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Real-Time Data Linkage via Linked Data Event Streams
Latest   Machine Learning

Real-Time Data Linkage via Linked Data Event Streams

Last Updated on March 21, 2023 by Editorial Team

Author(s): Samuel Van Ackere

Originally published on Towards AI.

Seamless and efficient interlinking of a data stream across various domains and applications
Real-Time Data Linkage via Linked Data Event Streams
Photo by Toa Heftiba on Unsplash

Real-time interchanging data across domains and applications is challenging; data format incompatibility, latency and outdated data sets, quality issues, and lack of metadata and context.

Using Linked Data Event Stream (LDES), data can be fluently shared between different systems and organizations. In this way, companies and organizations can ensure that their data is well-structured, interoperable, and easily consumable by other systems and services. LDES has emerged as a standard for representing and sharing up-to-date data streams.

This proof of concept explores how LDES can interchange and combine three different data sets: address registers, parcels, and building units assuming different organizations publish them.

In this way, companies and organizations can ensure that their data is well-structured, interoperable, and easily consumable by other systems and services.

If you are not familiar with Linked Data Event Stream, you can find more information about it in this article:

Linked Data Event Streams explained in 8 minutes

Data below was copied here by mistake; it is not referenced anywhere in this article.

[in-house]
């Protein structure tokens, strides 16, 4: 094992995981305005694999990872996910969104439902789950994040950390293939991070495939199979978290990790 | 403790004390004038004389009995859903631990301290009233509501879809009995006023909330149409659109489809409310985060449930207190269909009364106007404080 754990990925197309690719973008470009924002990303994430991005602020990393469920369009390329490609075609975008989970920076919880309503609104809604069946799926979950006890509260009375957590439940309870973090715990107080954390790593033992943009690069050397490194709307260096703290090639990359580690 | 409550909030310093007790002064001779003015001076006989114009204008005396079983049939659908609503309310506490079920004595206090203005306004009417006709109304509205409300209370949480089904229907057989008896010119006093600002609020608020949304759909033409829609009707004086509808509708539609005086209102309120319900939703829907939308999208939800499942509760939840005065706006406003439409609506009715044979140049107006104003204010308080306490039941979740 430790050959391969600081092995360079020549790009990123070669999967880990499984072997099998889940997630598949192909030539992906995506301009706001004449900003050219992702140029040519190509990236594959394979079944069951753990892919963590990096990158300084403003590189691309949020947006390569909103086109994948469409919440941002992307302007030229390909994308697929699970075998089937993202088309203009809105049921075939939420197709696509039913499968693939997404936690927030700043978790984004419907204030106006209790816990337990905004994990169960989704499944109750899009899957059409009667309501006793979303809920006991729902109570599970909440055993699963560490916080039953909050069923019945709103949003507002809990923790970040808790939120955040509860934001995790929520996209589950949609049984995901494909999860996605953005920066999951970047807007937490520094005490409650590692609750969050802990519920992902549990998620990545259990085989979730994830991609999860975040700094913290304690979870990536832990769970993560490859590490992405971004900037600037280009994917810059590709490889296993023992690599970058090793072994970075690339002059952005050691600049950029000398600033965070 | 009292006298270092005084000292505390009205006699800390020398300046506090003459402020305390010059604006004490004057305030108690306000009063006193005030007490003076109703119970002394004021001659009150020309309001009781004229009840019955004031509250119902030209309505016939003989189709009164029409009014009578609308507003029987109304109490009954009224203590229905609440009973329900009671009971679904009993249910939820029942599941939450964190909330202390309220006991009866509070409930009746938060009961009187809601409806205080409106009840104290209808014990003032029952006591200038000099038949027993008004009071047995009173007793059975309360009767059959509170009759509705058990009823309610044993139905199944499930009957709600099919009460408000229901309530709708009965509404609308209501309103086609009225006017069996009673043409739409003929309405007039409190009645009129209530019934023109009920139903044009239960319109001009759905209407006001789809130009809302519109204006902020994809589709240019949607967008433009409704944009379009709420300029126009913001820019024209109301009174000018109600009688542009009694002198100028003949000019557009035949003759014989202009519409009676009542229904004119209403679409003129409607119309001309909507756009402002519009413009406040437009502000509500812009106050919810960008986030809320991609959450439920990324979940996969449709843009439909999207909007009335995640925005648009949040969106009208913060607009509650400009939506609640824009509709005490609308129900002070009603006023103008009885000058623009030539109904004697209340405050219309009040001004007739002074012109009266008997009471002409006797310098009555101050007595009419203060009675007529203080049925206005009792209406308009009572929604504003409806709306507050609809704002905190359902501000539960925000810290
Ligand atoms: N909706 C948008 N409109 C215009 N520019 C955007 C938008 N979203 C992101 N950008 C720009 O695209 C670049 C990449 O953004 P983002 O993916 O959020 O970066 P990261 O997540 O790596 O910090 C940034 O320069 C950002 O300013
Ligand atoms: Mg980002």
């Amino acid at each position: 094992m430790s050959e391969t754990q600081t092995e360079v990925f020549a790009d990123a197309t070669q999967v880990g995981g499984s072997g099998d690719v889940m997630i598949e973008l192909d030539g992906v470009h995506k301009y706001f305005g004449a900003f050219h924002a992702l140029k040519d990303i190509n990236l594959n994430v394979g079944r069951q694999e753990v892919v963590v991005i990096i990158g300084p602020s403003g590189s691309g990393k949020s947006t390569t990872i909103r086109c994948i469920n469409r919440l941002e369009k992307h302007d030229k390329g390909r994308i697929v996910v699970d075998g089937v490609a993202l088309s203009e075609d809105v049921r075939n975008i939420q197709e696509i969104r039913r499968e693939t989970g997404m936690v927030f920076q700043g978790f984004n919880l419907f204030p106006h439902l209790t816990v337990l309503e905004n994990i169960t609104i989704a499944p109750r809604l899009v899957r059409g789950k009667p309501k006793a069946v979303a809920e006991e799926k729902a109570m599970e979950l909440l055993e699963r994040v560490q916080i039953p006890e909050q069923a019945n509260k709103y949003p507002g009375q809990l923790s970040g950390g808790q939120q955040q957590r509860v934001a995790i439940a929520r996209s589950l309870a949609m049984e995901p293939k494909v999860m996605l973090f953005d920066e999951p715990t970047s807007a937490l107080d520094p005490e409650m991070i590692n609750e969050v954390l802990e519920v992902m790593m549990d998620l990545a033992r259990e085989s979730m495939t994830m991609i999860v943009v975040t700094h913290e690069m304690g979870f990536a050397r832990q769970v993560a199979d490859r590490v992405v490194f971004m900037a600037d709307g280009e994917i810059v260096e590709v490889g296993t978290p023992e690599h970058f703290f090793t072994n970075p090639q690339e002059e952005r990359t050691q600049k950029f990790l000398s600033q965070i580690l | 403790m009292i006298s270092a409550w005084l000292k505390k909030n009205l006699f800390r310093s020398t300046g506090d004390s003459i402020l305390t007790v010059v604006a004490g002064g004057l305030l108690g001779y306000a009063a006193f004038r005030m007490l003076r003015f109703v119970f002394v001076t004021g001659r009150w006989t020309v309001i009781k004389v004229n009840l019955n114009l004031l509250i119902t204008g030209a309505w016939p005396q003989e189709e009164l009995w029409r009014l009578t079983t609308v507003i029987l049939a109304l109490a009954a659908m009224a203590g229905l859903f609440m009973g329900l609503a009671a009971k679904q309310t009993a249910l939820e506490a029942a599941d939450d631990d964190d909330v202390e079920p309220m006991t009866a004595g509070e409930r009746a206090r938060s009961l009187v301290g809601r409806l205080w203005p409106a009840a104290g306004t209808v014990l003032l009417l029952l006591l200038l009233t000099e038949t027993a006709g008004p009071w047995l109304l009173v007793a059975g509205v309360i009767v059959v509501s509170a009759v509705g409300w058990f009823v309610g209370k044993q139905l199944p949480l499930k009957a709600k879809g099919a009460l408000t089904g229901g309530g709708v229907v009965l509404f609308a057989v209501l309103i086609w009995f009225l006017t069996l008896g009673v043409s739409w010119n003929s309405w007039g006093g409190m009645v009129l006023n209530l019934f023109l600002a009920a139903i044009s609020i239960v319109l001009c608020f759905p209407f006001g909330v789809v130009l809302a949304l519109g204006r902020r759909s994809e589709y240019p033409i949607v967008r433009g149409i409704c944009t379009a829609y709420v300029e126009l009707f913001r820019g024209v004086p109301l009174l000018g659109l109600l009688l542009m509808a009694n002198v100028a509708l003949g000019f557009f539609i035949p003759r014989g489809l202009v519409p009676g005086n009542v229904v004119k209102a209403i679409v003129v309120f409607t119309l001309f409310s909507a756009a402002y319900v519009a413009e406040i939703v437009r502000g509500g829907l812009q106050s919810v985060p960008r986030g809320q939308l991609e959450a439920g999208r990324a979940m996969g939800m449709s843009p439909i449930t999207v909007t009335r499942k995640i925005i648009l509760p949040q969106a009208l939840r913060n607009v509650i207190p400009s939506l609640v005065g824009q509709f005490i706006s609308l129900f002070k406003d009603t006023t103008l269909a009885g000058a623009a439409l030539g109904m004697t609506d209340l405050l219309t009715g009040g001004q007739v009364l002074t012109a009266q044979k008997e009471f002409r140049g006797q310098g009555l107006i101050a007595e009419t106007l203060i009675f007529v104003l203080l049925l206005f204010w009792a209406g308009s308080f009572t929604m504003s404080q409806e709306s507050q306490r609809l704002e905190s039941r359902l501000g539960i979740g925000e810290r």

What is a Linked data event stream, and how can it help you make your dynamic data accessible?


Onboarding of a Linked Data Event Stream

Every data stream can finally be transformed into a Linked Data Event Stream with some conversions. In this example, we start from data streams outputted via Apache Kafka.

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A data flow is configured in Apache Nifi that converts these Kafka topics to an LDES server. The LDES server is a configurable component used to ingest, store, transform, and (re-)publish a Linked Data Event Stream.

Publishing data of addresses, building units and parcels as LDES (Image by author)

In this case, data streams from parcels, building units, and data registry from Flanders are converted into an LDES to interchange and combine afterward. These LDES all have the same structure, are always in sync with the source data, and are presented in a machine-readable format, including metadata and relationships, enabling automated discovery and integration of information across various domains and applications. The figure underneath shows one part of the address registry LDES fragment. It embeds the context of the data and information about the city or municipality, street name, full address, and location.

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Interlink multiple Linked Data Event Streams

The value of publishing data sets through an LDES specification lies in the easy interlinking of data between companies and organizations over the Web. With this capability, data consumers can consume various data sets using an LDES Client, enabling a streamlined approach to accessing diverse data sources.

For this purpose, the three Linked Data Event streams are stored in a GraphDB to facilitate efficient and effective data consumption.

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GraphDB supports complex semantic queries and inference, making discovering meaningful relationships between different data sources possible.

In this Github repo, you will find a docker file with the configuration of GraphDB and Apache NiFi. A data flow is configured in Apache NiFi to convert these data streams into GraphDB. You will find an Apache NiFi configuration file containing the necessary data flow.